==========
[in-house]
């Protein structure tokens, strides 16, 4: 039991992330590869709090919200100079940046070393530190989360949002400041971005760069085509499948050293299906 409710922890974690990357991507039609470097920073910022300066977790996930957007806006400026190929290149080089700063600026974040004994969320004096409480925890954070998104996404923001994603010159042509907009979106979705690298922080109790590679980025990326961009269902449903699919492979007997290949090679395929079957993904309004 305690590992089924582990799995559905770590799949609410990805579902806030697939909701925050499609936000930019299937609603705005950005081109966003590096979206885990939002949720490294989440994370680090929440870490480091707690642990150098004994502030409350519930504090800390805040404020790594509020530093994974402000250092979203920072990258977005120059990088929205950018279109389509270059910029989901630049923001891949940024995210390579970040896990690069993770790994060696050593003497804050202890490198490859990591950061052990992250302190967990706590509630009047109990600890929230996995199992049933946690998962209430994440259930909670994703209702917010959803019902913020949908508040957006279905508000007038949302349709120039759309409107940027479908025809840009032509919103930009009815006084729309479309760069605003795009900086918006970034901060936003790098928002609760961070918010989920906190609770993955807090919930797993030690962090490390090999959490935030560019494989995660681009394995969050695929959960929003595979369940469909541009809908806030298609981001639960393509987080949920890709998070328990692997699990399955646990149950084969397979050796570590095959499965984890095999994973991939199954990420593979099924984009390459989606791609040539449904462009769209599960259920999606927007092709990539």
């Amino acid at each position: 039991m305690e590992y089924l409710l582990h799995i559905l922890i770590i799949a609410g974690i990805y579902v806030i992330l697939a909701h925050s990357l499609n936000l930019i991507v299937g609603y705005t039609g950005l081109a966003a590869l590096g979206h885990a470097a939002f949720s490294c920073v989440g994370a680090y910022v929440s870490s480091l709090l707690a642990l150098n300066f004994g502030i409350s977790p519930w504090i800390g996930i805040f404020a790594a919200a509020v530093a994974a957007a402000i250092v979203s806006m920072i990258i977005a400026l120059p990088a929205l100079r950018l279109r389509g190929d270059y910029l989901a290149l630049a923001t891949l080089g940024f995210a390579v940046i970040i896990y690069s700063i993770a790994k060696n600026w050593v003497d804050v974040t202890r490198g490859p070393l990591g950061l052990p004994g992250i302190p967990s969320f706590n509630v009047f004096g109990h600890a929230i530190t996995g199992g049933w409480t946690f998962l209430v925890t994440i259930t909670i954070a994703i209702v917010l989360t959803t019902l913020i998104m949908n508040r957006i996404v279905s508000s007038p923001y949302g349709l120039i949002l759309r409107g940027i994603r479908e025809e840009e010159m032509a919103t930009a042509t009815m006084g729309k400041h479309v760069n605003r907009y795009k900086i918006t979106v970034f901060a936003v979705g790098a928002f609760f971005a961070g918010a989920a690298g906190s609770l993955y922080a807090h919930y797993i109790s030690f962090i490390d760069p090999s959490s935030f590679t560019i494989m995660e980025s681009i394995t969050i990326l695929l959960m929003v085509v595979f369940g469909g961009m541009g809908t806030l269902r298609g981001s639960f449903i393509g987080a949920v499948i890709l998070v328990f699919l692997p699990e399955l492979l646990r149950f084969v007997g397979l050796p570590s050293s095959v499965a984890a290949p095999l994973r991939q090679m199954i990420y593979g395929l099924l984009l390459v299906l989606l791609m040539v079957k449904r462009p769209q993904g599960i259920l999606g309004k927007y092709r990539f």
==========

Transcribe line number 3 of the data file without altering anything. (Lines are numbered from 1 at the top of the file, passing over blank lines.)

């Amino acid at each position: 039991m305690e590992y089924l409710l582990h799995i559905l922890i770590i799949a609410g974690i990805y579902v806030i992330l697939a909701h925050s990357l499609n936000l930019i991507v299937g609603y705005t039609g950005l081109a966003a590869l590096g979206h885990a470097a939002f949720s490294c920073v989440g994370a680090y910022v929440s870490s480091l709090l707690a642990l150098n300066f004994g502030i409350s977790p519930w504090i800390g996930i805040f404020a790594a919200a509020v530093a994974a957007a402000i250092v979203s806006m920072i990258i977005a400026l120059p990088a929205l100079r950018l279109r389509g190929d270059y910029l989901a290149l630049a923001t891949l080089g940024f995210a390579v940046i970040i896990y690069s700063i993770a790994k060696n600026w050593v003497d804050v974040t202890r490198g490859p070393l990591g950061l052990p004994g992250i302190p967990s969320f706590n509630v009047f004096g109990h600890a929230i530190t996995g199992g049933w409480t946690f998962l209430v925890t994440i259930t909670i954070a994703i209702v917010l989360t959803t019902l913020i998104m949908n508040r957006i996404v279905s508000s007038p923001y949302g349709l120039i949002l759309r409107g940027i994603r479908e025809e840009e010159m032509a919103t930009a042509t009815m006084g729309k400041h479309v760069n605003r907009y795009k900086i918006t979106v970034f901060a936003v979705g790098a928002f609760f971005a961070g918010a989920a690298g906190s609770l993955y922080a807090h919930y797993i109790s030690f962090i490390d760069p090999s959490s935030f590679t560019i494989m995660e980025s681009i394995t969050i990326l695929l959960m929003v085509v595979f369940g469909g961009m541009g809908t806030l269902r298609g981001s639960f449903i393509g987080a949920v499948i890709l998070v328990f699919l692997p699990e399955l492979l646990r149950f084969v007997g397979l050796p570590s050293s095959v499965a984890a290949p095999l994973r991939q090679m199954i990420y593979g395929l099924l984009l390459v299906l989606l791609m040539v079957k449904r462009p769209q993904g599960i259920l999606g309004k927007y092709r990539f």